The argument wasn’t limited to the progressive media. Rep. Emanuel Cleaver went on Meet the Press the day after the shooting and said, “We are in a dark place in this country right now; the atmospheric condition is toxic.” Rep. Steny Hoyer was on CBS’ Face the Nation the same morning warning, “what we say can, in fact, have consequences.”

The result of the Left’s hectoring about violent rhetoric was visible in polls that followed. CBS reported three days after the shooting that 45 percent of Americans believed politics motivated Jared Loughner, while 56 percent said rhetoric had nothing to do with Loughner’s crime. But another poll taken later found that 48 percent believed rhetoric did play a role — and 35 percent specifically blamed Sarah Palin.

No evidence suggested Loughner had a political motive. His friends said he never listened to talk radio. They, however, did note he was a fan of the far-outside-the-mainstream Zeitgeist movement. But the facts were overwhelmed by the Left’s “climate of hate” rhetoric. Despite having no evidence Loughner ever saw Palin’s map or even knew who Palin was, the Left convinced more than a third of the public she was at fault and convinced nearly half that political rhetoric was to blame.

The Left’s Collective Amnesia

That was four years ago. Now that we appear to have a legitimate case of politically-motivated assassination of two NYPD officers, the Left has discarded the “climate of hate” argument. Meanwhile, some on the Right have been warning anti-cop vigilantism was on the rise. Here’s Michelle Malkin ten days ago:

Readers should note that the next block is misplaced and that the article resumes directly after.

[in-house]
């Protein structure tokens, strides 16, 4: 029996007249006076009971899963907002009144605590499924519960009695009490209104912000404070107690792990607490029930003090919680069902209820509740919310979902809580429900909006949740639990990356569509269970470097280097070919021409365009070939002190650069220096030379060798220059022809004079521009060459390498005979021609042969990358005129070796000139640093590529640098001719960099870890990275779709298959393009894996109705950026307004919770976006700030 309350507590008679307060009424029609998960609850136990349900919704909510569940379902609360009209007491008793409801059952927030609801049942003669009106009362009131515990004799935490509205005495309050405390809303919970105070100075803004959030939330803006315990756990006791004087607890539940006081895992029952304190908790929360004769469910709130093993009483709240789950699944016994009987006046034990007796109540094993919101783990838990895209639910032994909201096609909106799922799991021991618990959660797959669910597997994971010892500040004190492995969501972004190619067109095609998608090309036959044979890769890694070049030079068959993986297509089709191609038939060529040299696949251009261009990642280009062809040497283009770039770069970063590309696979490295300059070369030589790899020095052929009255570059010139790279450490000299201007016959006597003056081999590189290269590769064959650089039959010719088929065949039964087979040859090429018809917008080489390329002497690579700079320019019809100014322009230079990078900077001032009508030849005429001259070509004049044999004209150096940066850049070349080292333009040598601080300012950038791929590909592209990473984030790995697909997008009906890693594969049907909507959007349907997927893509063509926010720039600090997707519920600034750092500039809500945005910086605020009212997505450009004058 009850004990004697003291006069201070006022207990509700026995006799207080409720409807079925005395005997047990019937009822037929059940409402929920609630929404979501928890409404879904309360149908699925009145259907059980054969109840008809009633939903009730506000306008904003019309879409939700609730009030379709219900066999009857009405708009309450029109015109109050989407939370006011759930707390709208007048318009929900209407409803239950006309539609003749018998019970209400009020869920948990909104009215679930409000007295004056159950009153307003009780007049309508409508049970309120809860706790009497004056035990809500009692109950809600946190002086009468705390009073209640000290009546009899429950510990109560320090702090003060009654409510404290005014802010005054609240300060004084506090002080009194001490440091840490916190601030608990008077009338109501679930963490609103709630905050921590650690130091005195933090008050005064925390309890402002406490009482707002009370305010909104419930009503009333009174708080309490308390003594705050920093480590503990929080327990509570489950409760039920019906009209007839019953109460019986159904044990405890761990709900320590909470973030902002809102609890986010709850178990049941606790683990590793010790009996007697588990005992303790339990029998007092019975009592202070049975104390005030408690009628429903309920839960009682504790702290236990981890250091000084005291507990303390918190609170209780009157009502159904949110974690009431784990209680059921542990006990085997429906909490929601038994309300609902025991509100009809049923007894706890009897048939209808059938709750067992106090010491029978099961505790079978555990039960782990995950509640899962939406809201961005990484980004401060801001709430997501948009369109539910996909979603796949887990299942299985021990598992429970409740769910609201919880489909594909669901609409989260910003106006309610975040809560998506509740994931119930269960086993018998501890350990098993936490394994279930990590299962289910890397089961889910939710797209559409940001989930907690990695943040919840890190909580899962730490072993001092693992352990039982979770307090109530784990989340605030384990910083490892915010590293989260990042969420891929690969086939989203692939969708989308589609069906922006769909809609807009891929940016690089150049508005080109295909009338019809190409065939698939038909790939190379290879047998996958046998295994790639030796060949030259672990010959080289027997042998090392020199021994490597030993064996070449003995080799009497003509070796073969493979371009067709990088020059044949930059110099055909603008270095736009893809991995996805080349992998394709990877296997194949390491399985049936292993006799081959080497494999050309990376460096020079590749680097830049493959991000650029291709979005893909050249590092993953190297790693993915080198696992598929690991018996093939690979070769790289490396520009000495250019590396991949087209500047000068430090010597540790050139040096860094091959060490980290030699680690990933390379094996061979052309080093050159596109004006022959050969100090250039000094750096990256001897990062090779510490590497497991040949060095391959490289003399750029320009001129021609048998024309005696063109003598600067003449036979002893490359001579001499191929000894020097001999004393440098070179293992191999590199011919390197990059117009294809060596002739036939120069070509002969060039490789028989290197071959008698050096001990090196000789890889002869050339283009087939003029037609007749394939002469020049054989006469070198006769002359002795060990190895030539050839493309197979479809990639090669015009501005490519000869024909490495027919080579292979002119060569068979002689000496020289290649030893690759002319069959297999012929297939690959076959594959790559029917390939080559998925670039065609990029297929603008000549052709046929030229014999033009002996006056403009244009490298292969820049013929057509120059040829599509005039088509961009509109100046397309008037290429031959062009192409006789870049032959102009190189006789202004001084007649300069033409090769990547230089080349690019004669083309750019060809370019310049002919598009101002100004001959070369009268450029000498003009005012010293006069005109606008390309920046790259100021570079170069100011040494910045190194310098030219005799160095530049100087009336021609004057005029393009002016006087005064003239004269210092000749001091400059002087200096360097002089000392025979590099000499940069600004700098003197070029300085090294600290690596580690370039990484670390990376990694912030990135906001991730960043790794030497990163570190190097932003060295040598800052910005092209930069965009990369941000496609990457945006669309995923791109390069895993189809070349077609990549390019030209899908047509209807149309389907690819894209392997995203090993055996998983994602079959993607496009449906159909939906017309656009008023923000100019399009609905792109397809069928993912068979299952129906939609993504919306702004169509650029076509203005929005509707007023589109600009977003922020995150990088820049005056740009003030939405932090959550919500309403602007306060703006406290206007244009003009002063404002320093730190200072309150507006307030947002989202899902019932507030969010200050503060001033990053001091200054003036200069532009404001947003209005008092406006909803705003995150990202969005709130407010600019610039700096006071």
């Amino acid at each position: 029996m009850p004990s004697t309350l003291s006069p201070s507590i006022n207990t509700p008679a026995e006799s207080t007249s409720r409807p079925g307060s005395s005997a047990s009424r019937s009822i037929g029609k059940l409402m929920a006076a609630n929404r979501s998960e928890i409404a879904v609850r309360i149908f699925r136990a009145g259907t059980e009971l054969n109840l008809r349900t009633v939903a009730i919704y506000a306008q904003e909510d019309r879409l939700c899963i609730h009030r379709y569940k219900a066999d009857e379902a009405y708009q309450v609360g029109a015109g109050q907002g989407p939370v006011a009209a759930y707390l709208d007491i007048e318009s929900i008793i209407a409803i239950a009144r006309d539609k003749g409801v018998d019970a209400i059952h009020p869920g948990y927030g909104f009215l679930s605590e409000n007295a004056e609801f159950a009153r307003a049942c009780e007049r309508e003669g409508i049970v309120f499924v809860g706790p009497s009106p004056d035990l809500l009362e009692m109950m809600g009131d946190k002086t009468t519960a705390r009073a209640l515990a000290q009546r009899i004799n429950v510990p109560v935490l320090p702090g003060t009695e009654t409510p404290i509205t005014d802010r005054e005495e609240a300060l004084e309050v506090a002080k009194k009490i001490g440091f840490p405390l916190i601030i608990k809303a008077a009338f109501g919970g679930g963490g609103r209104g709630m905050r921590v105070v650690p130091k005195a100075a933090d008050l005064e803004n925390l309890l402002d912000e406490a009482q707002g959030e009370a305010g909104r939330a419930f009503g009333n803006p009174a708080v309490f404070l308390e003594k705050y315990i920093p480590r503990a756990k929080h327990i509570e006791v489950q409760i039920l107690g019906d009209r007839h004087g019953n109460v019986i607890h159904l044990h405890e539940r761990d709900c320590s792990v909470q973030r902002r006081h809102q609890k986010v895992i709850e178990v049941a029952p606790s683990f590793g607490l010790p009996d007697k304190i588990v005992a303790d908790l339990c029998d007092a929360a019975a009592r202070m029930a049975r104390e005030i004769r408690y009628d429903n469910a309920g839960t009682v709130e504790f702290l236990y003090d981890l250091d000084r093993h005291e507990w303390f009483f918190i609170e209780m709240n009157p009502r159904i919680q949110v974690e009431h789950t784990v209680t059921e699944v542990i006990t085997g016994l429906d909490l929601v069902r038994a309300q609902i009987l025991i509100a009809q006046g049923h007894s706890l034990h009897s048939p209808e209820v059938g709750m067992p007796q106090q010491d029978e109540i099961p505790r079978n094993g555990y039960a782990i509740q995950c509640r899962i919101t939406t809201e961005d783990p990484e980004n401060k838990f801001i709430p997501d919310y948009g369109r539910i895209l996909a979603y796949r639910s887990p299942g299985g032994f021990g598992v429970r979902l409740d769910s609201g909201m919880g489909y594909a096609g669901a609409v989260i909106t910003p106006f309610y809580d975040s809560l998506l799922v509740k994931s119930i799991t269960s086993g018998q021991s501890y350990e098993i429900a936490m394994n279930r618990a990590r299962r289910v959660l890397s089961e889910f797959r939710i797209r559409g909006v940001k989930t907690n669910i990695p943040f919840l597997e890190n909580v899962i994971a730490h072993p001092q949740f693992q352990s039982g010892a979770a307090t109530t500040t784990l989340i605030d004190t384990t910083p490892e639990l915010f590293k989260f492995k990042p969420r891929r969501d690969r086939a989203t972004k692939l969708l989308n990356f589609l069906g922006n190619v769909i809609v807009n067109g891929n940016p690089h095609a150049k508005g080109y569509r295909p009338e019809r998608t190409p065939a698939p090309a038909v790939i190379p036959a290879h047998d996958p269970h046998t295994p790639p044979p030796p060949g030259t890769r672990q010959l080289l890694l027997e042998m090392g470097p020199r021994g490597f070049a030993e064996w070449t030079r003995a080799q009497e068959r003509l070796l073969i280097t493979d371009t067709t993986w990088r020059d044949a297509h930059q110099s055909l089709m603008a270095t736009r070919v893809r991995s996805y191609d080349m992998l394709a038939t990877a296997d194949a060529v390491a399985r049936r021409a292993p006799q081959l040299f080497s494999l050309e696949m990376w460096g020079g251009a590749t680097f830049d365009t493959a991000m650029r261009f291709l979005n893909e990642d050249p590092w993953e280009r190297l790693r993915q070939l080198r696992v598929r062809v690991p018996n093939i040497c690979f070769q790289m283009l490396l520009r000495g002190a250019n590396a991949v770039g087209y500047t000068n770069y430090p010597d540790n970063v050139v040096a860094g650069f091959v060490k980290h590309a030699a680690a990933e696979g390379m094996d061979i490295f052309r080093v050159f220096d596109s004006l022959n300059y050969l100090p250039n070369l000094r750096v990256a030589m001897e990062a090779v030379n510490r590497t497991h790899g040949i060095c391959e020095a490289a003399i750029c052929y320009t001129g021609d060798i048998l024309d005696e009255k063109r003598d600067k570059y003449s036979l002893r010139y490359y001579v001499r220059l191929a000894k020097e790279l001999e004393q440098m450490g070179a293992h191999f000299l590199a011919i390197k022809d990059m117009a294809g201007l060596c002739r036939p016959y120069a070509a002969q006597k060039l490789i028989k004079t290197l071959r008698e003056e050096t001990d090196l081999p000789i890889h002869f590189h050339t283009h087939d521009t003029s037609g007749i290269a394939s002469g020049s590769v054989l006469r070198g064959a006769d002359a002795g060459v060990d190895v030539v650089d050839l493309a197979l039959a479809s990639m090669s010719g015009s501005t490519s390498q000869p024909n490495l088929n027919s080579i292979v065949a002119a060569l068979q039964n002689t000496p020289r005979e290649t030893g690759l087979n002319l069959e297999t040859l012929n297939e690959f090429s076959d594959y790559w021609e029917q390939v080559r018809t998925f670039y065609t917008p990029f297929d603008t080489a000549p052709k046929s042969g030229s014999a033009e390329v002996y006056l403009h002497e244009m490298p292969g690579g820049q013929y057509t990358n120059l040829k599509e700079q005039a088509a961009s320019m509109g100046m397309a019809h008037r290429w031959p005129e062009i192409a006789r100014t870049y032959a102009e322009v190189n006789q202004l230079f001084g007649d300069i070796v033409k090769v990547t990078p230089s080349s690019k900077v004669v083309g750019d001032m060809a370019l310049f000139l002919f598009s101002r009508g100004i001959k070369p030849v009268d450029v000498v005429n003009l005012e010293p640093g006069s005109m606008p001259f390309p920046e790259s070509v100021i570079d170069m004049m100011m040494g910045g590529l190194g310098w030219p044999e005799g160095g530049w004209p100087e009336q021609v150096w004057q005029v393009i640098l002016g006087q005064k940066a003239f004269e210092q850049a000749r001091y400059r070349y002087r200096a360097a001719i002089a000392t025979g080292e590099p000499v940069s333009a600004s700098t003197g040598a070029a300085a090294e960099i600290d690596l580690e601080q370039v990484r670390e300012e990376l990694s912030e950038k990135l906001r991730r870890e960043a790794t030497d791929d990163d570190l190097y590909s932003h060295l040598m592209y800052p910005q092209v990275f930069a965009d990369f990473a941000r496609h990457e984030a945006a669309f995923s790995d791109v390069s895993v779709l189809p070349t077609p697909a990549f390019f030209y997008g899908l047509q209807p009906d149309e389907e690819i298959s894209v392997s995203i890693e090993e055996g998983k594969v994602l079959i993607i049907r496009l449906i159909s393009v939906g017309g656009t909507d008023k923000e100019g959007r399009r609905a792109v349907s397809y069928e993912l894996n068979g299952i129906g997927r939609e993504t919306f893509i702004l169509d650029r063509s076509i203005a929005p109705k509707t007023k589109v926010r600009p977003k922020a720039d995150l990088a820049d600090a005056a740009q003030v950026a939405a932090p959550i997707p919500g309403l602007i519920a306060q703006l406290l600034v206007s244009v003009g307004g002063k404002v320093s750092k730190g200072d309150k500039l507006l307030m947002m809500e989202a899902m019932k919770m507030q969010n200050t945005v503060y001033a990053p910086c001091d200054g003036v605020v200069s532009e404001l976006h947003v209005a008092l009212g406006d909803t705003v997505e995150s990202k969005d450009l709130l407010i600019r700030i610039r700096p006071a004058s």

Today, fear and political correctness reign on the streets. Few truth-tellers in public office will call out the cop-hating cultists seeking racially driven retribution. Social justice mobsters sucker punch cops in New York while “peaceniks” cheer. Police officers have been attacked with hatchets, knives, and bottles from the Big Apple to Canon City, Colorado. In Oakland, “F–k the pigs” has been a constant refrain. In St. Louis County: “Pigs in a blanket, fry ‘em like bacon.” And in Denver, dedicated police officer John Adsit remains in critical condition after being mowed down by a vehicle while escorting Ferguson protesters last week. Witnesses reportedly applauded and the ongoing investigation of the driver has been characterized as “complex.”

And a week before the shooting, a You Tube video appeared in which NY protesters can be heard chanting “What do we want? Dead cops! When do we want it? Now!” Given that some within their own movement are anti-police, the Left is sticking its collective fingers in its ears. Slate, which once made the extended argument about what was taking place “outside Loughner’s head,” now says no one should pay attention to what was taking place inside Brinsley head. Here’s Jamelle Bouie today:

Despite what these police organizations and their allies allege, there isn’t an anti-police movement in this country, or at least, none of any significance. The people demonstrating for Eric Garner and Michael Brown aren’t against police, they are for better policing.

Clearly, that is not the message getting through to everyone. Over at Vox, there is an anodyne run down of what we know and don’t know about the shootings. Here is the entirety of the “What we don’t know” section:

Police are still investigating the shooting, including the suspected gunman’s motive for allegedly shooting his ex-girlfriend and two police officers. It’s possible more details could come to light in the next few days and weeks.

Apparently, it’s a mystery why Brinsley shot the two officers before telling the world why he wanted to kill them. Vox is also in no rush to pin down that elusive motive. That’s not at all how things went in 2011 when Matt Yglesias, now Vox’s executive editor, instantly tied the Tuscon shooting (absent any evidence) to Sarah Palin and “violent rhetoric.”

Where is the Left that was concerned about what unstable people might make of violent political rhetoric? Why are they silent now, when it seems what they claimed they feared may actually have happened?